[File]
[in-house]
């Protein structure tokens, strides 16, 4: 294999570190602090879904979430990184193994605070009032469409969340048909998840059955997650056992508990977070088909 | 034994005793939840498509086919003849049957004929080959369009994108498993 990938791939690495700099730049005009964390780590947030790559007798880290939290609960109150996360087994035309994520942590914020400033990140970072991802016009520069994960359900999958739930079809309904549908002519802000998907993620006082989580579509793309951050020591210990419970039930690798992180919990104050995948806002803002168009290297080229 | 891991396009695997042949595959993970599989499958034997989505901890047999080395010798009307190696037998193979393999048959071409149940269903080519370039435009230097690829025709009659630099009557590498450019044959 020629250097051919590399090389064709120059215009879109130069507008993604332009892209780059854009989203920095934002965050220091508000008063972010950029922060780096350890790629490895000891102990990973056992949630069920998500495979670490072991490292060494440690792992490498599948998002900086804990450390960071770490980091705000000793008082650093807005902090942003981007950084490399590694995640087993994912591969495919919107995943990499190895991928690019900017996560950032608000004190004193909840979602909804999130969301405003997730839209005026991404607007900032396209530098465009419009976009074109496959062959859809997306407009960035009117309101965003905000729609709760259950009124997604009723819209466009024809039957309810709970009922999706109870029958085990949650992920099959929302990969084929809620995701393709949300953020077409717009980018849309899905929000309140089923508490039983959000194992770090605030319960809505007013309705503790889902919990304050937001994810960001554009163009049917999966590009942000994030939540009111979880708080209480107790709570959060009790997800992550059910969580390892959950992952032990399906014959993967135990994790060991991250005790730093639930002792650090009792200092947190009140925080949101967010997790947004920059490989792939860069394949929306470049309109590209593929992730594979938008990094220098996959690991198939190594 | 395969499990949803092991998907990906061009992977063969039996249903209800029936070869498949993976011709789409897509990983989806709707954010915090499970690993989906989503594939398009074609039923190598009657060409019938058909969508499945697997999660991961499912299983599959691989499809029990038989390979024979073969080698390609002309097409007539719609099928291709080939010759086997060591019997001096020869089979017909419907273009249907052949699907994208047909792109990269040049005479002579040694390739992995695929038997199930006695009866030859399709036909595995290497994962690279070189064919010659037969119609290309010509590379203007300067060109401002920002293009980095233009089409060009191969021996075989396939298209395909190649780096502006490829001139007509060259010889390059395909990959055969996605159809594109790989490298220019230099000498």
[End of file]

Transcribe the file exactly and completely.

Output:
[in-house]
């Protein structure tokens, strides 16, 4: 294999570190602090879904979430990184193994605070009032469409969340048909998840059955997650056992508990977070088909 | 034994005793939840498509086919003849049957004929080959369009994108498993 990938791939690495700099730049005009964390780590947030790559007798880290939290609960109150996360087994035309994520942590914020400033990140970072991802016009520069994960359900999958739930079809309904549908002519802000998907993620006082989580579509793309951050020591210990419970039930690798992180919990104050995948806002803002168009290297080229 | 891991396009695997042949595959993970599989499958034997989505901890047999080395010798009307190696037998193979393999048959071409149940269903080519370039435009230097690829025709009659630099009557590498450019044959 020629250097051919590399090389064709120059215009879109130069507008993604332009892209780059854009989203920095934002965050220091508000008063972010950029922060780096350890790629490895000891102990990973056992949630069920998500495979670490072991490292060494440690792992490498599948998002900086804990450390960071770490980091705000000793008082650093807005902090942003981007950084490399590694995640087993994912591969495919919107995943990499190895991928690019900017996560950032608000004190004193909840979602909804999130969301405003997730839209005026991404607007900032396209530098465009419009976009074109496959062959859809997306407009960035009117309101965003905000729609709760259950009124997604009723819209466009024809039957309810709970009922999706109870029958085990949650992920099959929302990969084929809620995701393709949300953020077409717009980018849309899905929000309140089923508490039983959000194992770090605030319960809505007013309705503790889902919990304050937001994810960001554009163009049917999966590009942000994030939540009111979880708080209480107790709570959060009790997800992550059910969580390892959950992952032990399906014959993967135990994790060991991250005790730093639930002792650090009792200092947190009140925080949101967010997790947004920059490989792939860069394949929306470049309109590209593929992730594979938008990094220098996959690991198939190594 | 395969499990949803092991998907990906061009992977063969039996249903209800029936070869498949993976011709789409897509990983989806709707954010915090499970690993989906989503594939398009074609039923190598009657060409019938058909969508499945697997999660991961499912299983599959691989499809029990038989390979024979073969080698390609002309097409007539719609099928291709080939010759086997060591019997001096020869089979017909419907273009249907052949699907994208047909792109990269040049005479002579040694390739992995695929038997199930006695009866030859399709036909595995290497994962690279070189064919010659037969119609290309010509590379203007300067060109401002920002293009980095233009089409060009191969021996075989396939298209395909190649780096502006490829001139007509060259010889390059395909990959055969996605159809594109790989490298220019230099000498």